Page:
A manual winding feature which needs to be wound by the wearer using the winding crown. This winds the mainspring up which then releases its energy to power the watch. If you haven't worn an automatic in a while, it is best to wind the stopped watch before putting it on. 10 to 15 turns of the crown is usually enough to give full power to the mainspring. But be aware that the barrel in an automatic movement doesn't have a hook so that you won't feel any resistance when the mainspring is fully wound. Do not over wound by winding it more than 20-30 at one time. It is preferable, however to wind these watches every day and at about the same time because this will increase their precision. Try to wind your watch at the same time every day. This is extremely beneficial for the mechanism. You may want to make it a routine, winding it once every morning when you wake up.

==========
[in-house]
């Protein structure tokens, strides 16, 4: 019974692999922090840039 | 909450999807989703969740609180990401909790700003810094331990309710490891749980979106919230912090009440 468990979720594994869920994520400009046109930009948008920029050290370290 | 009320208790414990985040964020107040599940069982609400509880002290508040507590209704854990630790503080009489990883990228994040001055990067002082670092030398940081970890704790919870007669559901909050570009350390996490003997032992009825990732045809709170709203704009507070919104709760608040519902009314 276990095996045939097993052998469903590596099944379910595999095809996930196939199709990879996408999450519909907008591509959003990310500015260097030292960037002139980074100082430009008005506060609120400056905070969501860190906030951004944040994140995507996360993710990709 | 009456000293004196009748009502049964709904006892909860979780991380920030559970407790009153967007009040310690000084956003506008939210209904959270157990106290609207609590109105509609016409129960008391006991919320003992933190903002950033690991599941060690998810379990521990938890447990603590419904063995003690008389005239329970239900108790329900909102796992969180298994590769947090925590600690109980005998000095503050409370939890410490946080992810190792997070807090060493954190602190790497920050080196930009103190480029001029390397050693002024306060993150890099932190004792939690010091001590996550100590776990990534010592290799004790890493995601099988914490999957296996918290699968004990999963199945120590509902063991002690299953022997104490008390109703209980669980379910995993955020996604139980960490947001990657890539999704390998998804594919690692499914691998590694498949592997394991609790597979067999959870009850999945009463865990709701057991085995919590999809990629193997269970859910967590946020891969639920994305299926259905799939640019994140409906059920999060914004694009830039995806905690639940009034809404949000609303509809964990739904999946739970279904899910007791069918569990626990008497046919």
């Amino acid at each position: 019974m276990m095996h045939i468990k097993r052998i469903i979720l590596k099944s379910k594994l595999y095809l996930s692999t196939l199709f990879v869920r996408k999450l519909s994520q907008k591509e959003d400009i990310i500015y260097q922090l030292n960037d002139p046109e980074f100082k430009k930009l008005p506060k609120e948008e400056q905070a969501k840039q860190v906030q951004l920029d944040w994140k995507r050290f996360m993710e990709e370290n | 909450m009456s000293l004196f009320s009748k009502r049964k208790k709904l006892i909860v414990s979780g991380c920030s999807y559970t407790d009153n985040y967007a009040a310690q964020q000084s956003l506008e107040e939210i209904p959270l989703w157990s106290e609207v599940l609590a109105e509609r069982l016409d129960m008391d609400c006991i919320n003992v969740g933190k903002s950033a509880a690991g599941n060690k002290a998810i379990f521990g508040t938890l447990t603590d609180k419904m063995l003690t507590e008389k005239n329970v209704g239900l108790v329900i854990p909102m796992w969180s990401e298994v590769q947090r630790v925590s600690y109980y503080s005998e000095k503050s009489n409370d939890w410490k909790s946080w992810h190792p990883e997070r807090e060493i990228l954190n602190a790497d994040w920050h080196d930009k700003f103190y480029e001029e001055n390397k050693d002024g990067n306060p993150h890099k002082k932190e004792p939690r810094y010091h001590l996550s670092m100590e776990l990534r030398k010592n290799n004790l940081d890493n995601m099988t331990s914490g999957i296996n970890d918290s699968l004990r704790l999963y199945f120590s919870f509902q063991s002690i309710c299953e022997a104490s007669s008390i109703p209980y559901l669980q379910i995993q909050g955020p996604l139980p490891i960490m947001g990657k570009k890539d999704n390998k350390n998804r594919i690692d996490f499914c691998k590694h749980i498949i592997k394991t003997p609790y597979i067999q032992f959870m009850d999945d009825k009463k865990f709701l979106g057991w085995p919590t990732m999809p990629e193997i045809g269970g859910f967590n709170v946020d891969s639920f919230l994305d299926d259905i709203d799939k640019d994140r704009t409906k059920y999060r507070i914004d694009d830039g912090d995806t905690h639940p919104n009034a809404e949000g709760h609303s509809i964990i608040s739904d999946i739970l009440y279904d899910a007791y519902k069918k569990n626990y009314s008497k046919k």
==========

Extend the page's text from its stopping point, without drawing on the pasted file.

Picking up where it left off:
Which way do I turn the crown to wind the watch?
Almost all mechanical watches wind by turning the crown clockwise (if you are looking straight at the logo on the crown). When you are looking at the face of the watch, this means rotating the upper face of the crown upwards, toward the 12.